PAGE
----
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 | By Paul McAvoy

Brew a special coffee treat for Dad

A papal blessing seals the Catholic connection to coffee

Since June is Dad’s month, it’s the perfect time to talk about one of his favorite drinks – coffee! But did you know the roasted-bean beverage has some significant roots in Catholic history? From popes and friars to the coffee-hour staple of after-Mass hospitality today, java has played a rich role in the Catholic Church. So grab a cup of your favorite joe and learn a few fun facts about coffee that might even impress Dad (especially if you spoil him with this rich delight …).

First brewed in northern Africa among nomadic tribes and shepherds, coffee gained regional popularity for the sharpening and energizing effect it had on those who drank it. Coffee soon became synonymous with the Middle East, and Muslims were known for enjoying the beverage. While Islam prohibited alcohol, no such ban was placed on coffee. As it spread to Europe by trade routes, Church officials viewed the beverage’s rise in popularity suspiciously due to its Middle Eastern connections. It took Pope Clement VIII tasting coffee for the first time in the seventeenth century to bless the beans, declaring the drink so delicious that “it would be a pity to let the [non-Christians] have exclusive use of it.” Not long after, in 1645, Rome’s first café opened.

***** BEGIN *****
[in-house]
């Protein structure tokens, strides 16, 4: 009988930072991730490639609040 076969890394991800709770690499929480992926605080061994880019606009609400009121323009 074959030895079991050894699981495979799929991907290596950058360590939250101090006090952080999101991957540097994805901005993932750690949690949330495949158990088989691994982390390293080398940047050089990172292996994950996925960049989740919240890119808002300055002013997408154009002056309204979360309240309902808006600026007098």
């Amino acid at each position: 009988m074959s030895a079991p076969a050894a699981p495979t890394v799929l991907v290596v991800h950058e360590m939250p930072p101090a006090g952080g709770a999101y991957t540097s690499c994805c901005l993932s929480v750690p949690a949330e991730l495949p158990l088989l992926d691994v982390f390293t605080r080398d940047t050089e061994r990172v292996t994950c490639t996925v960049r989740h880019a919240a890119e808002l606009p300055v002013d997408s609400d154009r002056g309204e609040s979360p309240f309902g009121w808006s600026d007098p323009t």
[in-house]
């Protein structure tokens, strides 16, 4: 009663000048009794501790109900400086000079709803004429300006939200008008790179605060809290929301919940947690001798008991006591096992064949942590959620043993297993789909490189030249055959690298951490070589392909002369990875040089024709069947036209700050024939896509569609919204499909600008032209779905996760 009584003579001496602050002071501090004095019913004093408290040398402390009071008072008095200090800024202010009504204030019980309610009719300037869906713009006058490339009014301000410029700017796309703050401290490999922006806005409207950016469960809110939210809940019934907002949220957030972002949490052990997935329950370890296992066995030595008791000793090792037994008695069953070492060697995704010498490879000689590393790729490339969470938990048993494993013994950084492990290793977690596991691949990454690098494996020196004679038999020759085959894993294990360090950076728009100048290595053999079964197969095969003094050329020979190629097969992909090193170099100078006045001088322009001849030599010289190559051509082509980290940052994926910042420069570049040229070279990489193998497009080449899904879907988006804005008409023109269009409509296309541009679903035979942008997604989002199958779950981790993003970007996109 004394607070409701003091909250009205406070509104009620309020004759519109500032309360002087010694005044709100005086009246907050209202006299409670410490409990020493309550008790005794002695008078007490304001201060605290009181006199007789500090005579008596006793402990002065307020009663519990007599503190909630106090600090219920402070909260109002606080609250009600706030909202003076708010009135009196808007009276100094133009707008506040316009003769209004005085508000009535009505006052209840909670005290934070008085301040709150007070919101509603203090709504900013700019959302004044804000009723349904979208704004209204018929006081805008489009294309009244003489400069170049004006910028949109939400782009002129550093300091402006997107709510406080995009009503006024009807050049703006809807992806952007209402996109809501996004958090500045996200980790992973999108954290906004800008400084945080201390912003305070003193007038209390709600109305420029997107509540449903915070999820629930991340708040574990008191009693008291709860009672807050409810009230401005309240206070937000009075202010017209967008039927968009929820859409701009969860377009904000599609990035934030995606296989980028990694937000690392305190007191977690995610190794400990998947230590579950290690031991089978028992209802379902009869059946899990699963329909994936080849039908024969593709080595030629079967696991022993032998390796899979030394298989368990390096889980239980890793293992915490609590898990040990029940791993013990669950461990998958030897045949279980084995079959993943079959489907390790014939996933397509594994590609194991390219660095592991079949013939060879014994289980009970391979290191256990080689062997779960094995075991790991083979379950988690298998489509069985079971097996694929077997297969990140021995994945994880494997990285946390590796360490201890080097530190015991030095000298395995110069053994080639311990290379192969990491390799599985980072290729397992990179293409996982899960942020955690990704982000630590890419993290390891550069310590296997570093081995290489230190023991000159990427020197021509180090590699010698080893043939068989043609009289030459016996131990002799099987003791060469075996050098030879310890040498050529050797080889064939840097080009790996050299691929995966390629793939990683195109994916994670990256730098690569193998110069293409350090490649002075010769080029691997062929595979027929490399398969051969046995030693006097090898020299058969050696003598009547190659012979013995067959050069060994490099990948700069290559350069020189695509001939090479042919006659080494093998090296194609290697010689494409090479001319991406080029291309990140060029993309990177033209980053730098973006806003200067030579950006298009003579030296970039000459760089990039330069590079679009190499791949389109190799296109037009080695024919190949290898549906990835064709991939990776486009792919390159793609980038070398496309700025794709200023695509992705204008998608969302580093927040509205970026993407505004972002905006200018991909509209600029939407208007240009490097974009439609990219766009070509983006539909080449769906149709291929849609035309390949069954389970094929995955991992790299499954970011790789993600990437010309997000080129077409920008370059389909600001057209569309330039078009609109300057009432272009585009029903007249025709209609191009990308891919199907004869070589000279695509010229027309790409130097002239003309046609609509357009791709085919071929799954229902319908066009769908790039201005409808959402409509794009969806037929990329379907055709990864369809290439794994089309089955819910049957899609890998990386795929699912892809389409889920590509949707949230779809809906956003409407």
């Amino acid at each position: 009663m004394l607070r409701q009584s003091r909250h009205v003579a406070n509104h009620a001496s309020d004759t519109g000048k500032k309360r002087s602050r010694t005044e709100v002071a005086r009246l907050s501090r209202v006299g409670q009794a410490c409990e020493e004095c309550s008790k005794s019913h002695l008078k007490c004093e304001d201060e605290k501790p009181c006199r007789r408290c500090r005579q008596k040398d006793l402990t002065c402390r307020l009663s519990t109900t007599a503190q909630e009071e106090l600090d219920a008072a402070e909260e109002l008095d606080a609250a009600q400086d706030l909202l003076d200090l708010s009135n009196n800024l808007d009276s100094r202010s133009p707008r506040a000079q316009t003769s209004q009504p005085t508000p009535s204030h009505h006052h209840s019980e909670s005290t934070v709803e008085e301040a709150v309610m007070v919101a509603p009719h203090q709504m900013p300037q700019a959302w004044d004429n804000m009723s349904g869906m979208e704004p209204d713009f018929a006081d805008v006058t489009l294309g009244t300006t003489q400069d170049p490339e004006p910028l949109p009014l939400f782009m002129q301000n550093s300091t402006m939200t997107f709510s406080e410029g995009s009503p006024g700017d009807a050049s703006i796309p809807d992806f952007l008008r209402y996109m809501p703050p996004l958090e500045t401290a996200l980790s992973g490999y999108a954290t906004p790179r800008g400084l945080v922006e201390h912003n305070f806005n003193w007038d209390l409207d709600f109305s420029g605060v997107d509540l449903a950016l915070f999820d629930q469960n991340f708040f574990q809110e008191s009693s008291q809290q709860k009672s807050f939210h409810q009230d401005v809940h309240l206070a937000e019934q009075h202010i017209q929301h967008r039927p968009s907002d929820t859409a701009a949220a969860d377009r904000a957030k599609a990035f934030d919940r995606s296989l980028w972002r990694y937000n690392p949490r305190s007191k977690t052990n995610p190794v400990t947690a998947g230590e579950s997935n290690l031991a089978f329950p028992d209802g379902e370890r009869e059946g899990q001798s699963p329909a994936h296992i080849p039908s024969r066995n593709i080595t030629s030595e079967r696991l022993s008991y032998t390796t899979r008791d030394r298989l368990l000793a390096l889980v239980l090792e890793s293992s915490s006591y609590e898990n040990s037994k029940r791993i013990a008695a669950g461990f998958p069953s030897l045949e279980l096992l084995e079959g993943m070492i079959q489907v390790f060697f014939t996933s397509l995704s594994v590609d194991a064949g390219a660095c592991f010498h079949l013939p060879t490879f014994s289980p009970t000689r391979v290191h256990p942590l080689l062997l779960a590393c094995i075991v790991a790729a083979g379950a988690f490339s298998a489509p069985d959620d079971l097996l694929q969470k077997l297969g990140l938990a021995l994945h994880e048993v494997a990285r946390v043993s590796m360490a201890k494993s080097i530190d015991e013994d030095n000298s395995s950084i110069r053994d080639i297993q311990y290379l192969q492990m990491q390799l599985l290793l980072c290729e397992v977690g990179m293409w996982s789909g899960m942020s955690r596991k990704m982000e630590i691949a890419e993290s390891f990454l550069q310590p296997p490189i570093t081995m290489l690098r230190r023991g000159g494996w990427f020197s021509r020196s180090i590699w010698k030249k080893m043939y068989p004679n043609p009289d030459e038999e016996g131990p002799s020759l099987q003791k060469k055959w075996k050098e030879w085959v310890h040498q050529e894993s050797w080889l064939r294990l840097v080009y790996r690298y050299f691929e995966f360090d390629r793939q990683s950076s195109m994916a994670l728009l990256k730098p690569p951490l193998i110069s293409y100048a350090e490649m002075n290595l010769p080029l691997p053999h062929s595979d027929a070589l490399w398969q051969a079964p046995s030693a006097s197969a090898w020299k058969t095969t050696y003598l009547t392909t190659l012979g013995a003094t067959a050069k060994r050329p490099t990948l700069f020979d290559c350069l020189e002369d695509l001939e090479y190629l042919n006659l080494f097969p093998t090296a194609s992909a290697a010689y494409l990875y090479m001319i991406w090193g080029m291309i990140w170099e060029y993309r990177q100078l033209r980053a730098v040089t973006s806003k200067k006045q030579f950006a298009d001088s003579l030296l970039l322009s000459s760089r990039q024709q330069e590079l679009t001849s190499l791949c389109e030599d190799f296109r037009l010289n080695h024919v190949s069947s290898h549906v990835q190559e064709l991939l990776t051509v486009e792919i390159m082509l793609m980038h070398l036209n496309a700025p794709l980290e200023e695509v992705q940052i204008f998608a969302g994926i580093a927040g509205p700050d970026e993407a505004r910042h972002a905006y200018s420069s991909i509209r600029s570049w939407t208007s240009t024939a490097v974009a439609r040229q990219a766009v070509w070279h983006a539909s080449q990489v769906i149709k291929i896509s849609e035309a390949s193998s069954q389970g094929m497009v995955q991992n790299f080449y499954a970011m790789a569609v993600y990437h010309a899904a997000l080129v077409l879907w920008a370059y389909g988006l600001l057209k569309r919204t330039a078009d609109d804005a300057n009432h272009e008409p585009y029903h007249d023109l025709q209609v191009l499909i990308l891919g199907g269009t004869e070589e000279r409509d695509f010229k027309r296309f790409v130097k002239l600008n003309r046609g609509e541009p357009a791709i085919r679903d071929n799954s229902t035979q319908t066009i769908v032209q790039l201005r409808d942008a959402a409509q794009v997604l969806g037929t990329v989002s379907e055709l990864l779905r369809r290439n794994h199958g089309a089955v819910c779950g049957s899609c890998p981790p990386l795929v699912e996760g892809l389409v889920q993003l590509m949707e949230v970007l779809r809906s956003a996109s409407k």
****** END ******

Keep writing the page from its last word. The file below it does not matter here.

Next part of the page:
There’s more! The frothy milk and coffee cappuccino takes its name from the brown habits and white cords worn by Capuchin friars, an offspring of the Franciscan movement. The Italian word for their signature brown hood is cappuccio. Legend has it that a Capuchin friar, Marco d’Aviano, who also lived in the seventeenth century, was the first to suggest sweetening strong Turkish coffee by blending it with milk.

Catholic connections to coffee are everywhere. From ministries dedicated to coffee production for evangelizing with the hot beverage to monasteries that roast and sell coffee beans to support their orders, Catholic coffee culture is thriving – and not just at the parish coffee hour!

This light yet rich Crema al Caffè is often served as a dessert after lunch in Italy, but the possibilities are endless!

Paul McAvoy is a Catholic writer in upstate New York. He has won several Catholic Media Association awards for his feature stories.

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Crema al Caffè/Italian Coffee Cream

Recipe By Tina Folkertsma

  • 4 oz. espresso, or very strong coffee
  • 1 TBSP sugar, or to taste
  • 10 oz. heavy whipping cream

Prepare espresso or coffee, stir in desired amount of sugar while coffee is hot. Chill overnight or a few hours at minimum.

In large chilled bowl, whip cold cream with chilled beaters until soft peak stage. Slowly drizzle cold coffee into cream while whipping on medium high, beat until very thick. Serve immediately or cover bowl and refrigerate (or even freeze) for about an hour. Gently stir cream before serving.

To serve as a dessert, spoon into four small glasses, sprinkle with cocoa or chocolate flakes if desired. Or, spoon a generous amount over a cup of coffee.